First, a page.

The great roundleaf bat (Hipposideros armiger) as a good model for cold-induced browning of intra-abdominal white adipose tissue.

Wang Y, Zhu T, Ke S, Fang N, Irwin DM, Lei M, Zhang J, Shi H, Zhang S, Wang Z - PLoS ONE (2014)

Schematic diagram of intra-abdominal adipose tissue (aWAT), and changes in body weight of bats and mice after exposure to cold temperatures.(a–b) Schematic diagram of aWAT in the bat (a) and mouse (b). Tissues depicted in yellow are aWAT studied here. mWAT: mesenteric WAT; eWAT: epididymal WAT. (c–d) Changes in the body weighs of bats (c) and mice (d), where one group was kept at room temperature (25°C) and the other at 10°C. Each group was composed of 6 individuals. Data are expressed as means ± SD. Statistical significance is marked above the bars: *, p<0.05.
© Copyright Policy
Related In: Results  -  Collection

License
Show All Figures
getmorefigures.php?uid=PMC4231071&req=5

pone-0112495-g002: Schematic diagram of intra-abdominal adipose tissue (aWAT), and changes in body weight of bats and mice after exposure to cold temperatures.(a–b) Schematic diagram of aWAT in the bat (a) and mouse (b). Tissues depicted in yellow are aWAT studied here. mWAT: mesenteric WAT; eWAT: epididymal WAT. (c–d) Changes in the body weighs of bats (c) and mice (d), where one group was kept at room temperature (25°C) and the other at 10°C. Each group was composed of 6 individuals. Data are expressed as means ± SD. Statistical significance is marked above the bars: *, p<0.05.
Mentions: After temperature acclimation, bats and mice were euthanized by cervical dislocation. Adipose tissues were divided into two sides (left and right). One side was used for RNA extraction, and the other was fixed in 4% paraformaldehyde (PFA, Sigma-Aldrich, St. Louis, MO, USA) for morphological study. Three types of adipose tissues were collected (iBAT, sWAT and aWAT). Depot of the classical interscapular brown adipose tissue (iBAT) is the largest BAT reservoir in mammals. Subcutaneous adipose tissue (sWAT) was collected from adipocytes beneath the skin and above the abdominal wall in bats and from the inguen in the mice. Intra-abdominal white adipose tissue (aWAT) was collected from the fat tissue between the abdominal wall and the viscera, which includes some epididymal WAT but excludes mesenteric WAT (Figure 2a and b) [37].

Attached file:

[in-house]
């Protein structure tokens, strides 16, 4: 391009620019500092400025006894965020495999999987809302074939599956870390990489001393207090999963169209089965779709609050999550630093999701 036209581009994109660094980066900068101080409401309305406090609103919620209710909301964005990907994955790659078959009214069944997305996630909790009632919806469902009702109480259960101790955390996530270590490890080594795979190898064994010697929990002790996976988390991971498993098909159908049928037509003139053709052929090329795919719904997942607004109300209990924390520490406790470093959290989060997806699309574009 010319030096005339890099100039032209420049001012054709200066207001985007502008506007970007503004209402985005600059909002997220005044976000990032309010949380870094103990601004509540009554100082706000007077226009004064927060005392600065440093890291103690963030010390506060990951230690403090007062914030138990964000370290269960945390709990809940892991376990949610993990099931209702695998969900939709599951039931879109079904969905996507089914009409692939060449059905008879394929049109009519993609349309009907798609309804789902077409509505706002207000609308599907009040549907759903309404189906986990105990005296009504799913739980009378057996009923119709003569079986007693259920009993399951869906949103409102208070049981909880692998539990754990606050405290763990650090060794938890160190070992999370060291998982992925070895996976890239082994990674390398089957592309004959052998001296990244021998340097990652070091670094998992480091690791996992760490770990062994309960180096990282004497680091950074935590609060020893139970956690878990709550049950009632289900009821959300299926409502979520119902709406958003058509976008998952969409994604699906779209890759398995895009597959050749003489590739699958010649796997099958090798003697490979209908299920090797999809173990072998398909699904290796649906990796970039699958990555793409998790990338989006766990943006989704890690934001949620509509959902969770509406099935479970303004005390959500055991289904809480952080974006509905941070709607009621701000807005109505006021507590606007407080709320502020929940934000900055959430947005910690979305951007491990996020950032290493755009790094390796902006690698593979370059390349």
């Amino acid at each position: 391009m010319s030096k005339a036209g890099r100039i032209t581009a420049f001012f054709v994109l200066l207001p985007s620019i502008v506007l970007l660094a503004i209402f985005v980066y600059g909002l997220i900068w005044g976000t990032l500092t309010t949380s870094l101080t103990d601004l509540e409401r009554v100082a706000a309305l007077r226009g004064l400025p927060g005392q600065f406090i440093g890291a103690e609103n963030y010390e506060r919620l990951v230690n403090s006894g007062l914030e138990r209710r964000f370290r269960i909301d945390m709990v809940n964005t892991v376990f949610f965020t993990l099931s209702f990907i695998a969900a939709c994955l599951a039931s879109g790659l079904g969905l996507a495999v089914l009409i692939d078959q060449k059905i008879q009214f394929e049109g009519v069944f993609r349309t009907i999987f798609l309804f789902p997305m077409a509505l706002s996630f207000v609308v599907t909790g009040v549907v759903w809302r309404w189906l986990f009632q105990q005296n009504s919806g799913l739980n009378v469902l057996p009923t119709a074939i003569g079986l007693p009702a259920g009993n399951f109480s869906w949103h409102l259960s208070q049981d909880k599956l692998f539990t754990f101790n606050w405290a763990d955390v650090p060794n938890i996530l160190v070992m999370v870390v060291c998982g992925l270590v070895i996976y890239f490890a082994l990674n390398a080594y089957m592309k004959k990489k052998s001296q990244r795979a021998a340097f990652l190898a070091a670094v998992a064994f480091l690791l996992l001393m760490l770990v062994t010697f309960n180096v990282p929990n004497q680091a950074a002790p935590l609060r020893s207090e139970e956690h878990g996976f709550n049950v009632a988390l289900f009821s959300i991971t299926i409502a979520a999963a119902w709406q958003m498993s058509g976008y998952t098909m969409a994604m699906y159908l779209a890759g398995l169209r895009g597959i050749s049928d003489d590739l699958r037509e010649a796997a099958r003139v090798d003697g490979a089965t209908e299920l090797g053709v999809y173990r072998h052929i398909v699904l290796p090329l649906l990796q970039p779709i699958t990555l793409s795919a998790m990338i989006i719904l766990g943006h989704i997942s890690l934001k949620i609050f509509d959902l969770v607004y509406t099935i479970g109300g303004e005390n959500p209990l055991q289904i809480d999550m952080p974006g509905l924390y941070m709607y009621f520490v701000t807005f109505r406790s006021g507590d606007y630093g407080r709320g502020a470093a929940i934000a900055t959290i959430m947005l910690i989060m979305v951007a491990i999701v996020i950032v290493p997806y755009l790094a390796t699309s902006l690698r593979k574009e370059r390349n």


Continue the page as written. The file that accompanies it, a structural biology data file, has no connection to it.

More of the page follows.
Bottom Line: Adipocyte diameters of WATs became significantly reduced and the white adipocytes became brown-like in morphology.Interestingly, the rickett's big-footed bat did not show such a tendency in beige fat.Combined with rodent models, this model should be helpful for finding therapies for reducing harmful aWAT in humans.

View Article: PubMed Central - PubMed

Affiliation: Institute of Molecular Ecology and Evolution, East China Normal University, Shanghai, China.

ABSTRACT

Background: Inducing beige fat from white adipose tissue (WAT) is considered to be a shortcut to weight loss and increasingly becoming a key area in research into treatments for obesity and related diseases. However, currently, animal models of beige fat are restricted to rodents, where subcutaneous adipose tissue (sWAT, benign WAT) is more liable to develop into the beige fat under specific activators than the intra-abdominal adipose tissue (aWAT, malignant WAT) that is the major source of obesity related diseases in humans.

Methods: Here we induced beige fat by cold exposure in two species of bats, the great roundleaf bat (Hipposideros armiger) and the rickett's big-footed bat (Myotis ricketti), and compared the molecular and morphological changes with those seen in the mouse. Expression of thermogenic genes (Ucp1 and Pgc1a) was measured by RT-qPCR and adipocyte morphology examined by HE staining at three adipose locations, sWAT, aWAT and iBAT (interscapular brown adipose tissue).

Results: Expression of Ucp1 and Pgc1a was significantly upregulated, by 729 and 23 fold, respectively, in aWAT of the great roundleaf bat after exposure to 10°C for 7 days. Adipocyte diameters of WATs became significantly reduced and the white adipocytes became brown-like in morphology. In mice, similar changes were found in the sWAT, but much lower amounts of changes in aWAT were seen. Interestingly, the rickett's big-footed bat did not show such a tendency in beige fat.

Conclusions: The great roundleaf bat is potentially a good animal model for human aWAT browning research. Combined with rodent models, this model should be helpful for finding therapies for reducing harmful aWAT in humans.

Show MeSH
Related in: MedlinePlus